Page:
i
¡ ¢ φ`p θp0 , φ0p , νT,p,1 , νT,p,2 = arctan
³
~ T,p θ`p θp0 , φ0p , R
´
µ
νT,p,2 + sin θp0 sin φ0p νT,p,1 + sin θp0 cos φ0p
¶ ,
(C.27)
£ ¤ª £ ¤−1 νT,p,1 + νT,p,2 + sin θp0 cos φ0p + sin φ0p νT,p,3 + cos θp0 ´´ ³ ³ ´´ , (C.28) ³ ³ = arctan νT ,p,2 +sin θ 0 sin φ0 νT ,p,2 +sin θ 0 sin φ0 + sin arctan νT ,p,1 +sin θ0p cos φp0 cos arctan νT ,p,1 +sin θ0p cos φp0
©
p
p
p
p
where the subscript p of φ`p and θ`p indicates that these are the spherical variables for the points on the plate shown in ~ p becomes Figure 3.7, and they are not that of the hemisphere. The vector R " # 0 3 0 0 νp,φ X 0 ∂Λ ∂Λ p,i p,i p 0 ~p = R ~ T,p (νT,p,1 , νT,p,2 , νT,p,3 ) + R ~ 0p = R νT,p,i + νp,θp0 eˆi . (C.29) + ∂θp0 sin θp0 ∂φ0p i=1
81
C. Selected Configurations ° ° °~ ° The magnitude °R p ° is given by ³
~ 0p , R ~ T,p rp Λ
´
" #2 1/2 0 3 ° ° X 0 0 ν 0 ∂Λp,i p,φp ∂Λp,i °~ ° 0 ≡ °R νT,p,i + νp,θ . + 0 p° = p ∂θ 0 sin θp0 ∂φ0p p i=1
~ p is expressed by In terms of the spherical coordinates, R ~p R
³
" #2 1/2 3 0 3 X 0 0 ´ X νp,φ 0 ∂Λ ∂Λ ` p,i p,i p 0 ~ p, Λ ~ 0p , R ~ T,p = ` p,i eˆi , Λ νT,p,i + νp,θ + Λ 0 0 ∂φ0 p ∂θ 0 sin θ p p p i=1 i=1
(C.30)
where ³ ´ ` p,1 θ`p , φ`p = sin θ`p cos φ`p , Λ
³ ´ ` p,2 θ`p , φ`p = sin θ`p sin φ`p , Λ
³ ´ ` p,3 θ`p = cos θ`p . Λ
(C.31)
~ p indicates that the vector R ~ p describe the points on the plate. If the plane’s orientation Here, the subscript p in R constantly changes in time about its origin, then the same orientation change observed relative to the system origin is ~ p /dt, given by the velocity dR #2 −1/2 3 3 µ· " 0 3 0 0 ν XX X ~ 0 ∂Λ0p,k ∂Λp,i p,φp ∂Λp,i 0 0 ~˙ p ≡ dRp = + ν + ν R νT,p,i + νp,θ 0 0 T,p,k p,θ p ∂θ 0 p ∂θ 0 dt sin θp0 ∂φ0p p p j=1 k=1 i=1 #" ( Ã !) 0 0 νp,φ0p ∂Λ0p,k νp,φ0p ∂Λ0p,k ∂ 2 Λ0p,k ∂ 2 Λ0p,k 0 0 − cot θ + ν ˙ + ν θ˙0 p + 0 £ ¤ T,p,k p p,θ 2 p sin θp0 ∂φ0p sin θp0 ∂θp0 ∂φ0p ∂φ0p ∂ θp0 ( ) # 0 2 0 νp,φ 0 ∂ Λ ν˙0 p,φ0p ∂Λ0p,k ∂ 2 Λ0p,k ∂Λ0p,k p,k p 0 ` p,j + νp,θp0 + φ˙0 p + ν˙0 p,θp0 + Λ £ ¤ ∂φ0p ∂θp0 sin θp0 ∂ φ0 2 ∂θp0 sin θp0 ∂φ0p p # " #2 " 0 3 0 0 ν X ` ` ` ` 0 ∂Λ ∂Λ p,φ ∂ Λ ∂ Λ ∂ θ ∂ φ p,i p,j p,i p,j p ˙0 p ˙0 p 0 eˆj , + + θ + φ νT,p,i + νp,θ 0 0 ∂φ0 p ∂θ 0 `p ∂φ0p p `p ∂φ0p p sin θ ∂ θ ∂ φ p p p i=1
(C.32)
` p,3 are independent of φ0p and φ`p , respectively; and as a consequence, their difwhere it is understood that Λ0p,3 and Λ ferentiation with respect to φ0p and φ`p vanishes. Here θ˙0 p , φ˙0 p are angular frequencies and ν˙ T,p,i is the translation speed of plate relative to system origin. Also, ν˙0 p,θp0 , ν˙0 p,φ0p are lattice vibrations along directions θˆ0 p and φˆ0 p , respectively. For a static plate in which there are no lattice vibrations, ν˙0 p,θp0 and ν˙0 p,φ0p vanishes. A crosssectional view of the platehemisphere system is shown in Figure 3.8. The initial wave vector k~0 i traveling toward the hemisphere would go through reflections according to the law of reflection and finally exit. It then continues toward the plate and reflect from it. Depending on the orientation of plate at the time of impact, the wave would either escape to infinity or reenter the hemisphere to repeat the process all over again. The equation (C.25) defines points on a plate, the Figure 3.7, relative to the plate origin. If Sp is a set of points on ~ 0 p of equation (C.25), the wave reflection dynamics off the plate involve only a plate whose members are defined by R those points of Sp in the intersection between the plate and the plane of incidence whose unit normal is nˆ0 p,1 given in equation (A.17). In order to determine the intersection between the plate and the incidence plane, the plate is first represented by a scalar field. From equation (C.23), the unit plate normal is nˆ0 p =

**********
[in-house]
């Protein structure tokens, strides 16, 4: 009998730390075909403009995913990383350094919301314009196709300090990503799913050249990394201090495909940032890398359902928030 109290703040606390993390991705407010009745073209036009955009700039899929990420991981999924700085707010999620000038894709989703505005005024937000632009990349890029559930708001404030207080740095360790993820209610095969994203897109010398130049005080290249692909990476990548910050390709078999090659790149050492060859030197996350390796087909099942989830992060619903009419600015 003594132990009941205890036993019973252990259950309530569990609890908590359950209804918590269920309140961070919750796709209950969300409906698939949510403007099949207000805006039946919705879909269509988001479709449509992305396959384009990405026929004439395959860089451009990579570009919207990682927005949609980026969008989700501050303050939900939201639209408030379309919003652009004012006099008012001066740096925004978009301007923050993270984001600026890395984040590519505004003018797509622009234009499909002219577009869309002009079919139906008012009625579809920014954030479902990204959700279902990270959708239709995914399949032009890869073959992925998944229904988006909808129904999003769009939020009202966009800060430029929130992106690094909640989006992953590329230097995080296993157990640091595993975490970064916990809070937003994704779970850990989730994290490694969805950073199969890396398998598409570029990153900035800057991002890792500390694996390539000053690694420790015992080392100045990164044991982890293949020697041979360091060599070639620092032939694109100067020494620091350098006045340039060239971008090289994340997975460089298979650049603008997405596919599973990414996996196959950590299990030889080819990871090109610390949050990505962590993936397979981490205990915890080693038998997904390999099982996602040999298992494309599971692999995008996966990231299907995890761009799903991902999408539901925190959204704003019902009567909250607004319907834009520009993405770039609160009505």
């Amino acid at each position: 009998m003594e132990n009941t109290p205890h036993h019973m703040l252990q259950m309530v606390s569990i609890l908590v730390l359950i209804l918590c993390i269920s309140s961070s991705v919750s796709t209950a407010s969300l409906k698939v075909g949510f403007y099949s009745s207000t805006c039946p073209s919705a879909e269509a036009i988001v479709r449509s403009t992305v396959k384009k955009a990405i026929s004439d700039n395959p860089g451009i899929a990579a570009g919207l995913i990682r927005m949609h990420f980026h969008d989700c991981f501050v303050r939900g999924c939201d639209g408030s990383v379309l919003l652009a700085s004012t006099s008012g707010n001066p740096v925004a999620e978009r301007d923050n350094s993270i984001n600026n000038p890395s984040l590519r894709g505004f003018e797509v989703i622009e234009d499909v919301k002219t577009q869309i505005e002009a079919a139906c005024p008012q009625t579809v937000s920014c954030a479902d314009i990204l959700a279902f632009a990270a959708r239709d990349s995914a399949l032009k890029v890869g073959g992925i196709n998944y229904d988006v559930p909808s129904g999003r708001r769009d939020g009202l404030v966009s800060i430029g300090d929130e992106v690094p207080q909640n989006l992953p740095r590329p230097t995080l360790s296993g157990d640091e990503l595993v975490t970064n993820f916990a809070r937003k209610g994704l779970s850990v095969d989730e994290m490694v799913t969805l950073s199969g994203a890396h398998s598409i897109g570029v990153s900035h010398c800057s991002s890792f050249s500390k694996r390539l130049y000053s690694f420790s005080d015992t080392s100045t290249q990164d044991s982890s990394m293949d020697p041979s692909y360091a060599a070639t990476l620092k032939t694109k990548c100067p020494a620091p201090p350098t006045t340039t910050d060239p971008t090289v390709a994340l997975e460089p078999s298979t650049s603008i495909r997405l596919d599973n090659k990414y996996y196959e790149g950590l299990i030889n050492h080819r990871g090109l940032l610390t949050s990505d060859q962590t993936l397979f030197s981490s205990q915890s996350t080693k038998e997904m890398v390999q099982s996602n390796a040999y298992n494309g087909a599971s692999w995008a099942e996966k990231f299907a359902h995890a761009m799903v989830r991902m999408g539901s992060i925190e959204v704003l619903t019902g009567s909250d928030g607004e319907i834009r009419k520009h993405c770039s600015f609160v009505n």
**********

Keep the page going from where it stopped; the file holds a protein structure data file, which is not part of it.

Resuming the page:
3 X i=1
82
Λ0p,i eˆi .
C. Selected Configurations The scalar field corresponding to the unit normal nˆ0 p satisfies the relation ~ 0 fp (ν10 , ν20 , ν30 ) ≡ ∇
3 X
3
X ∂fp eˆi 0 = Λ0p,i eˆi ∂ν i i=1 i=1
→
3 · X ∂fp i=1
∂νi0
¸ −
Λ0p,i
eˆi = 0.
The individual component of the equation is given by ∂fp − Λ0p,i = 0, ∂νi0
i = 1, 2, 3.
Notice that Λ0p,i is independent of νi0 . An integration with respect to νi0 yields the result fp (ν10 , ν20 , ν30 ) =
3 X
Λ0p,i νi0 ,
(C.33)
i=1
where the integration constant is set to zero because the plate contains its local origin. The intersection between the plane of incidence and the plate shown in Figure 3.6 satisfies the relation fp (ν10 , ν20 , ν30 )
−
fp,1 (ν10 , ν20 , ν30 )
=0
¸ 3 · ° ° X ° ~0 °−1 0 0 0 Λp,i + °n p,1 ° ²ijk k1,j r0,k νi0 = 0,
→
(C.34)
i=1
where fp,1 (ν10 , ν20 , ν30 ) is given in equation (A.43), and νi0 is a scalar corresponding to the basis eˆi , of course. We have, from equation (C.25), 0 νi0 = νp,θ 0 p
0 0 νp,φ 0 ∂Λ ∂Λ0p,i p,i p + , ∂θp0 sin θp0 ∂φ0p
i = 1, 2, 3.
(C.35)
0 Substituting νi0 into equation (C.34), νp,θ 0 is solved as p
0 νp,θ 0 = − p
0 νp,φ 0 p
P3
sin θp0 P3
∂Λ0p,l l=1 ∂θp0
·
¸ ° °−1 ° ° 0 0 Λ0p,i + °n~0 p,1 ° ²ijk k1,j r0,k · ¸, ° ° ° ~0 °−1 0 0 0 Λp,l + °n p,1 ° ²lmn k1,m r0,n
∂Λ0p,i i=1 ∂φ0p
(C.36)
0 0 where the summation over indices j, k, m and n is implicit, also the quotient νp,φ 0 / sin θp has been moved out of the p ~ 0 p given in equation (C.25) is then rewritten as summation. The R
~ 0p = R
0 νp,φ 0 p
P3
sin θp0 i=1
· ¸ ° °−1 ° ° 0 0 Λ0p,i + °n~0 p,1 ° ²ijk k1,j r0,k ∂Λ0p,i · ¸ eˆi . ° ° ∂θp0 ° ~0 °−1 0 0 0 Λp,l + °n p,1 ° ²lmn k1,m r0,n
∂Λ0p,i i=1 ∂φ0p
3 X
∂Λ0p,i − P3 ∂φ0p l=1
∂Λ0p,l ∂θp0
(C.37)
~ p given in equation (C.30) is rewritten as Similarly, R 3 X ν0 0 ~p = νT,p,i + p,φp R sin θp0 i=1 ×
3 X
P3
¸ 2 1/2 ° ° ° ~0 °−1 0 0 + °n p,1 ° ²ijk k1,j r0,k ∂Λ0p,i · ¸ ° °−1 ∂θp0 ° ° 0 0 Λ0p,l + °n~0 p,1 ° ²lmn k1,m r0,n
∂Λ0p,i i=1 ∂φ0p
∂Λ0p,i ∂φ0 − P3 p
∂Λ0p,l l=1 ∂θp0
` p,i eˆi , Λ
·
Λ0p,i
(C.38)
i=1
83